In a few rare cases, the word thrill doesn’t do the quote justice. Take for example, Google’s acquisition this week of SayNow. In the release, SayNow co-founders were quoted as saying:

“We are thrilled to announce that we have been acquired by Google.”

Ummmmm….really, dudes? I think a quote that would have more accurately captured how you were feeling would have been something like:

“We are stoked that we are now rich beyond our wildest dreams. Booyah!”

OK, so maybe that language is a bit too edgy for some brands, but the point is dare to be different. Be the thrill police. Don’t use the word thrilled in the press release draft that you give to your client and if they try to edit it in, playfully accuse them of being dull. Seriously. Nobody wants to be dull and some people just need to be pointed to an alternative. offers the following synonyms for “thrilled” when used as an adjective:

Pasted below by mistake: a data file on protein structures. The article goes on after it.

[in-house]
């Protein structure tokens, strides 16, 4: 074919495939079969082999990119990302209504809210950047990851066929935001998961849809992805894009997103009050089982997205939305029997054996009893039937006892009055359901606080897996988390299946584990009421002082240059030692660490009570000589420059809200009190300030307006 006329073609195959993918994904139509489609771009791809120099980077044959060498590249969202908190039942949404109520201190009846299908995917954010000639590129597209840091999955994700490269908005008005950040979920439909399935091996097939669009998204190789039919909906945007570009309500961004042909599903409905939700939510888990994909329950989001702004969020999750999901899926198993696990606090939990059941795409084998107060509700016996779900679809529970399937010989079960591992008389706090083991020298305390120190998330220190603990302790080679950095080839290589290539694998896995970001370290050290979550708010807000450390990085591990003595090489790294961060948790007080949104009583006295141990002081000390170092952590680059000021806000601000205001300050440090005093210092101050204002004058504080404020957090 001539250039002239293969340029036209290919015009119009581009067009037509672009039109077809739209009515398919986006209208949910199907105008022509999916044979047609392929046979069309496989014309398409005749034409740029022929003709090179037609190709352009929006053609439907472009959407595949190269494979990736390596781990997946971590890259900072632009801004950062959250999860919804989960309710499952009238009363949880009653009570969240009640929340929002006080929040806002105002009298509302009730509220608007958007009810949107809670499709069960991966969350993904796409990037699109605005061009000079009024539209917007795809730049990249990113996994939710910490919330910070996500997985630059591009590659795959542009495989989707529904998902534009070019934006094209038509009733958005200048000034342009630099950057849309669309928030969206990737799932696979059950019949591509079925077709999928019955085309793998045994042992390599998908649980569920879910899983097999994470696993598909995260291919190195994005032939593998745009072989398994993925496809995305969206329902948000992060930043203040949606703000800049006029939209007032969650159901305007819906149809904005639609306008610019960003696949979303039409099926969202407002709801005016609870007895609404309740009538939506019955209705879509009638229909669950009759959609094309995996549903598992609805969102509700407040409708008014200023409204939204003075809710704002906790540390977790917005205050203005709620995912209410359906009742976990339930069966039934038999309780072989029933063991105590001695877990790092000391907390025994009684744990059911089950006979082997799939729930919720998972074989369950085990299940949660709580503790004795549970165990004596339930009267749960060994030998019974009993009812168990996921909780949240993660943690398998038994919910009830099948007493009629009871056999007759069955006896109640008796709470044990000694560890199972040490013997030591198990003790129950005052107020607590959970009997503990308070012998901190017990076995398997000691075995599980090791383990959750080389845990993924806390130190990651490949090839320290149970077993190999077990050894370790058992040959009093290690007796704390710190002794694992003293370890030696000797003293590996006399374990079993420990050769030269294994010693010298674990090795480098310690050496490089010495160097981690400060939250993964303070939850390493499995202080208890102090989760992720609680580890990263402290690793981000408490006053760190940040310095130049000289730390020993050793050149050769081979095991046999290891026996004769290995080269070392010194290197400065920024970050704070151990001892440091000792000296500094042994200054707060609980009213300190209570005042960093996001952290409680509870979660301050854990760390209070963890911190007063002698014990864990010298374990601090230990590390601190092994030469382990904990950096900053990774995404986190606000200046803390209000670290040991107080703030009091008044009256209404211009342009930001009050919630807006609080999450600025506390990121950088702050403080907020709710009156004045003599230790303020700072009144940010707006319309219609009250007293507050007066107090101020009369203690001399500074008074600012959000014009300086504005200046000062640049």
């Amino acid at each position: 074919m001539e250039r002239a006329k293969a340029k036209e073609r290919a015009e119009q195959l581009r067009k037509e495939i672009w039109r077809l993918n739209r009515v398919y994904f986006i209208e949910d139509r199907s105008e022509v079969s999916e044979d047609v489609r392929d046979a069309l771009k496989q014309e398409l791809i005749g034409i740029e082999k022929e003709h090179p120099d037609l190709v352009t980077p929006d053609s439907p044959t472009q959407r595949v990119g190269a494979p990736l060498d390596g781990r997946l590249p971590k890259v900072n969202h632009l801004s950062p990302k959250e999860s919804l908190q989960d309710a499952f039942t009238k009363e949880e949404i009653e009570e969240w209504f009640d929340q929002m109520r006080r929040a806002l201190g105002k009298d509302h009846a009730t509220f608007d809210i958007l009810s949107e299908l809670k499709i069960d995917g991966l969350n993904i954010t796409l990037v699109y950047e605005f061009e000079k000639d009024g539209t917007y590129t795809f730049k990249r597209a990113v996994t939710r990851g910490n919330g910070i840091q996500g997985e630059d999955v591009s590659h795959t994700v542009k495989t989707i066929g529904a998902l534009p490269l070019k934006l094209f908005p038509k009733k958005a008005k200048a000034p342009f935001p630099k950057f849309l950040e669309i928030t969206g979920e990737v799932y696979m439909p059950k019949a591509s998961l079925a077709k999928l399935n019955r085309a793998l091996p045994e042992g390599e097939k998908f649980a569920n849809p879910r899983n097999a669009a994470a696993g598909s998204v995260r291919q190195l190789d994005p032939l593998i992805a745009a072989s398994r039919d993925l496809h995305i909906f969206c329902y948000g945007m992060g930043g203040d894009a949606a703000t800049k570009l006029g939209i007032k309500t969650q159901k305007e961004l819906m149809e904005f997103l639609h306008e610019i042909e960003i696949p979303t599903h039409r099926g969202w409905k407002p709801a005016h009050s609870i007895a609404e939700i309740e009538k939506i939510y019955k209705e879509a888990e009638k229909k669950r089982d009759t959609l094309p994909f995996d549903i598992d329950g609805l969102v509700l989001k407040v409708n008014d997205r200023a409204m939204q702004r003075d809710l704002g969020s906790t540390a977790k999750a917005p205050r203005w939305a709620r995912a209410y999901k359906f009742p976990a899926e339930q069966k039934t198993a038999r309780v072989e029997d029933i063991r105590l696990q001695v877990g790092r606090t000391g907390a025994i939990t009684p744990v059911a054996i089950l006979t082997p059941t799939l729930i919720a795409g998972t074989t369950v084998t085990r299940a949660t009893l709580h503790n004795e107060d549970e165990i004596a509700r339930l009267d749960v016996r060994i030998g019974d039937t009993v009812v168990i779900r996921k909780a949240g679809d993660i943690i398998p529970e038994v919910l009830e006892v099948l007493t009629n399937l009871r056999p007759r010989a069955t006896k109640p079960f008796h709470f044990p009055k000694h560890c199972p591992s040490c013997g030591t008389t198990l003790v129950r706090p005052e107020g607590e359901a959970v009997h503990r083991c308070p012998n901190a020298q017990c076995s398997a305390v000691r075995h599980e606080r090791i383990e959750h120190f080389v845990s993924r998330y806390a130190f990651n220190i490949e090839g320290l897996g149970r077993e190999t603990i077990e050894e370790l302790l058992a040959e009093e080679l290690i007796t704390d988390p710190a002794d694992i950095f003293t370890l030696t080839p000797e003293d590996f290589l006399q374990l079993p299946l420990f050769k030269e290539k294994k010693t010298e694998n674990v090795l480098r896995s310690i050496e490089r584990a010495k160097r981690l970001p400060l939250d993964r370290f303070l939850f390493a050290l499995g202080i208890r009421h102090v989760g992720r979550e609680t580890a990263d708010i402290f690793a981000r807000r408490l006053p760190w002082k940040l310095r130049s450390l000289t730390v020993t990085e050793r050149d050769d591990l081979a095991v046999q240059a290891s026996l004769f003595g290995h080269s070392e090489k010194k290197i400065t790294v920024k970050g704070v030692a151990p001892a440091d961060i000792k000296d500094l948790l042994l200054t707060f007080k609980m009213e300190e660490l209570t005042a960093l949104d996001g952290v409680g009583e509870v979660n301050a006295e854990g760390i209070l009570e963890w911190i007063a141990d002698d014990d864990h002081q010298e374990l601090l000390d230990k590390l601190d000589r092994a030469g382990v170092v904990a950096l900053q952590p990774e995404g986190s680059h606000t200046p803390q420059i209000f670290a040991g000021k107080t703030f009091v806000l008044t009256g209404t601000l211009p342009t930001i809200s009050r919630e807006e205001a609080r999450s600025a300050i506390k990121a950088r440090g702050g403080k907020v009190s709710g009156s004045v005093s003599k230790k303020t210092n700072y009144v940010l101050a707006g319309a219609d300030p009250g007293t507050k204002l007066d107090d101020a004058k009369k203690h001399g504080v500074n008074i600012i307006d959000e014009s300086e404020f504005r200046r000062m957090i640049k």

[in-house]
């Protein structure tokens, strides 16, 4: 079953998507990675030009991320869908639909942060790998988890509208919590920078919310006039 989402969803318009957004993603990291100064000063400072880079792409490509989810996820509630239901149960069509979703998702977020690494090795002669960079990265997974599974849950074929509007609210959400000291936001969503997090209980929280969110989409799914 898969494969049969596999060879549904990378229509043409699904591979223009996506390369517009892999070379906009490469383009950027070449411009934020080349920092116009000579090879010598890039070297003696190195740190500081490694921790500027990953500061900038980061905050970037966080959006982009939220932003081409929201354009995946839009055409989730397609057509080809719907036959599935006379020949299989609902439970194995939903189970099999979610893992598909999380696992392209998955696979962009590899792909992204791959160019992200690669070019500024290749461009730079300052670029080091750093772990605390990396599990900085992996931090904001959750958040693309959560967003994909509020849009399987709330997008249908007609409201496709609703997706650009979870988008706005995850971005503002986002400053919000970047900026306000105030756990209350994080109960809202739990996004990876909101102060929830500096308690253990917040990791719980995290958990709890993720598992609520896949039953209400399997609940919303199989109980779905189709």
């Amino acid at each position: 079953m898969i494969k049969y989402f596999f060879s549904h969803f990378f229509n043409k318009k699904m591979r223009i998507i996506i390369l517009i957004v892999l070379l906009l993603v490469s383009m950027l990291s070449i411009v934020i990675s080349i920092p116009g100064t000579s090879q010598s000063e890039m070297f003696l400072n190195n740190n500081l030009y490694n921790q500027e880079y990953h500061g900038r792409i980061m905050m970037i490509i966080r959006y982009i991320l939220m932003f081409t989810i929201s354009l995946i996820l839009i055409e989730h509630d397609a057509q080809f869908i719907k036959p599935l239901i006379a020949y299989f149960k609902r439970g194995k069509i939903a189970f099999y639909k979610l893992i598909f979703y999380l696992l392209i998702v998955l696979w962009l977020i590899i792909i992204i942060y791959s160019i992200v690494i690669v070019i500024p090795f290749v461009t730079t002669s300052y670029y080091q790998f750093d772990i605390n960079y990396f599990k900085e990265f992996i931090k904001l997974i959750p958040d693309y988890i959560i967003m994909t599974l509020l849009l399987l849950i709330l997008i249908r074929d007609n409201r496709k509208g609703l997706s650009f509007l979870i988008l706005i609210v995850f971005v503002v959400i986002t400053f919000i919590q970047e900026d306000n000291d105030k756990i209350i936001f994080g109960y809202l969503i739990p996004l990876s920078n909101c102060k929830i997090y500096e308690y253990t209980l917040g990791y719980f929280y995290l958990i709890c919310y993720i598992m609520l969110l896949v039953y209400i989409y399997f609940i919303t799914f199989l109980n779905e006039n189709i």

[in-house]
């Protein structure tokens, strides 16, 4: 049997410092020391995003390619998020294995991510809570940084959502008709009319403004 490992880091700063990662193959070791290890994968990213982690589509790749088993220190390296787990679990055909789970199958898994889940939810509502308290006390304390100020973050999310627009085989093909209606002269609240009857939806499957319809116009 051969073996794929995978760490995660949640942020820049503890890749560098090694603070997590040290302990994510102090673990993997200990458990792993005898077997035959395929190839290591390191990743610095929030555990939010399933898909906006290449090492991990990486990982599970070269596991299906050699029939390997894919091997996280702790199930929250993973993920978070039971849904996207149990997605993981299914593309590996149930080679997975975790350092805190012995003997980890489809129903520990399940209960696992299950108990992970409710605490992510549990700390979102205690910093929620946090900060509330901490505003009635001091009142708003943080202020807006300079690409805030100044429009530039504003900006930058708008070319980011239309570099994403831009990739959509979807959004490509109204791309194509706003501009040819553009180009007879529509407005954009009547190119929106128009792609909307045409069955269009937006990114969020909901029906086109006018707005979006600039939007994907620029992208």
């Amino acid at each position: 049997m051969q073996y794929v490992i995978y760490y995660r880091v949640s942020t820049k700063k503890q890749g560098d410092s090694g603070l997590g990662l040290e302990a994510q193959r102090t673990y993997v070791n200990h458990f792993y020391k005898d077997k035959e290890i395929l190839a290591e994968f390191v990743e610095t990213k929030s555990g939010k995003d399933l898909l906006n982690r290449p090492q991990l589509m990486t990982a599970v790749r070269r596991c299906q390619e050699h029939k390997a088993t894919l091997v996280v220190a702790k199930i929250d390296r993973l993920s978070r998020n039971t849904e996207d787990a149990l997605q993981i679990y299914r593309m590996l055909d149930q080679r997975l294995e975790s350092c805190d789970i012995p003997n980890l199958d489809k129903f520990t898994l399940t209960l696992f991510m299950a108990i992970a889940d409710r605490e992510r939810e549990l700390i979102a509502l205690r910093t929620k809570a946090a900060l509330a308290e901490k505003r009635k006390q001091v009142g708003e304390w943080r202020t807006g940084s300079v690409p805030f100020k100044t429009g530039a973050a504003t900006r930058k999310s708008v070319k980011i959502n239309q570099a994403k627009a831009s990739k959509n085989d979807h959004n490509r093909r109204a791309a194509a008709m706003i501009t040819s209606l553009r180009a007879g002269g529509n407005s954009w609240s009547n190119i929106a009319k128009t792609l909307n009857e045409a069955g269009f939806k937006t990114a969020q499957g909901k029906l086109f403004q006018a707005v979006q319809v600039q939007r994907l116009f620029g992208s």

“animated, aroused, elated, electrified, fired up, inspired, moved, stirred, touched, worked up.”

Something tells me “aroused” would have been a better way to describe how the founders of SayNow felt when they found out the Google acquisition was finalized.

I’m also a big fan of using Although you always need to weed out a few really offensive search results, here’s what they came back with as an option for the word thrilled:

“excited, happy, ecstatic, stoked, psyched, pumped, elated, overjoyed, anxious, jazzed, joyful, pleased, enthralled, exhilarated, amped, enthused, jubilant, enthusiastic, energized, satisfied.”

There are lots of good options here, if you can get your client to step outside the box and let you add some real energy and originality to the quote.